[QUAMOCLIT, s. The Ipomaea quamoclitis, the name given by Linnaeus to the Red Jasmine. The word is a corruption of Skt. Kama-lata, ‘the creeper of Kama, god of love.’

1834.—“This climber, the most beautiful and luxuriant imaginable, bears also the name of Kamalata ‘Love’s Creeper.’ Some have flowers of snowy hue, with a delicate fragrance….”—Wanderings of a Pilgrim, i. 310–11.]

QUEDDA, n.p. A city, port, and small kingdom on the west coast of the Malay Peninsula, tributary to Siam. The name according to Crawfurd is Malay kadáh, ‘an elephant-trap’ (see KEDDAH). [Mr. Skeat writes: “I do not know what Crawfurd’s authority may be, but kedah does not appear in Klinkert’s Dict…. In any case the form taken by the name of the country is Kedah. The coralling of elephants is probably a Siamese custom, the method adopted on the E. coast, where the Malays are left to themselves, being to place a decoy female elephant near a powerful noose.”] It has been supposed sometimes that Kadáh is the [Greek Text] Kwli or [Greek Text] KwliV of Ptolemy’s sea-route to China, and likewise the Kalah of the early Arab voyagers, as in the Fourth Voyage of Sindbad the Seaman (see Procgs. R. Geog. Soc. 1882, p. 655; Burton Arabian Nights, iv. 386). It is possible that these old names however represent Kwala, ‘a river mouth,’ a denomination of many small ports in Malay regions. Thus the port that we call Quedda is called by the Malays Kwala Batrang. 1516.—“Having left this town of Tanassary, further along the coast towards Malaca, there is another seaport of the Kingdom of Ansiam, which is called Queda, in which also there is much shipping, and great interchange of merchandise.”—Barbosa, 188–189.

1553.—“…The settlements from Tavay to Malaca are these: Tenassary, a notable city, Lungur, Torrão, Queda, producing the best pepper on all that coast, Pedão, Perá, Solungor, and our City of Malaca….”—Barros, I. ix. 1.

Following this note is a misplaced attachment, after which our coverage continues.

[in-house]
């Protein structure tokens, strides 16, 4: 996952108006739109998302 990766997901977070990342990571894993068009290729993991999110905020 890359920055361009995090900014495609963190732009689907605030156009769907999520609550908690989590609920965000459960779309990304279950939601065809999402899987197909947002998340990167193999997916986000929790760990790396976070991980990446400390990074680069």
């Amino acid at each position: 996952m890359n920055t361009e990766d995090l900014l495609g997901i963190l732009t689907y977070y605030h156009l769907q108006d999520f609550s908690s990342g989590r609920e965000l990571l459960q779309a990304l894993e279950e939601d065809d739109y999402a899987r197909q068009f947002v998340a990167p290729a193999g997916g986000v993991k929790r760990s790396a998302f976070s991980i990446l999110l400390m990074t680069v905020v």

“Olha Tavai cidade, onde começa
De Sião largo o imperio tão comprido:
Tenassarí, Quedá, que he so cabeça
Das que pimenta alli tem produzido.”

Camões, x. 123.

By Burton:

“Behold Taváí City, whence begin
Siam’s dominions, Reign of vast extent;
Tenassarí, Quedá of towns the Queen
that bear the burthen of the hot piment.”

1598.—“…to the town and Kingdome of Queda…which lyeth under 6 degrees and a halfe; this is also a Kingdome like Tanassaria, it hath also some wine, as Tanassaria hath, and some small quantitie of Pepper.”—Linschoten, p. 31; [Hak. Soc. i. 103].

1614.—“And so…Diogo de Mendonça…sending the galliots (see GALLEVAT) on before, embarked in the jalia (see GALLEVAT) of João Rodriguez de Paiva, and coming to Queda, and making an attack at daybreak, and finding them unprepared, he burnt the town, and carried off a quantity of provisions and some tin” (calaim, see CALAY).—Bocarro, Decada, 187.

1838.—“Leaving Penang in September, we first proceeded to the town of Quedah lying at the mouth of a river of the same name.”—Quedah, &c., by Capt. Sherard Osborne, ed. 1865.

QUEMOY, n.p. An island at the east opening of the Harbour of Amoy. It is a corruption of Kin-man, in Chang-chau dialect Kin-muin, meaning ‘Golden-door.’

QUI-HI, s. The popular distinctive nickname of the Bengal Anglo-Indian, from the usual manner of calling servants in that Presidency, viz. ‘Koi hai?’ ‘Is any one there?’ The Anglo-Indian of Madras was known as a Mull, and he of Bombay as a Duck (qq.v.).

1816.—“The Grand Master, or Adventures of Qui Hi in Hindostan, a Hudibrastic Poem; with illustrations by Rowlandson.”

1825.—“Most of the household servants are Parsees, the greater part of whom speak English…. Instead of ‘Koee hue,’ Who’s there? the way of calling a servant is ‘boy,’ a corruption, I believe, of ‘bhae,’ brother.”—Heber, ed. 1844, ii. 98. [But see under BOY.]

c. 1830.—“J’ai vu dans vos gazettes de Calcutta les clameurs des quoihaés (sobriquet des Européens Bengalis de ce côté) sur la chaleur.”—Jacquemont, Corresp. ii. 308.

  By PanEris using Melati.

  Back Home Email this Search Discuss Bookmark Next chapter/page
Copyright: All texts on Bibliomania are © Bibliomania.com Ltd, and may not be reproduced in any form without our written permission.
See our FAQ for more details.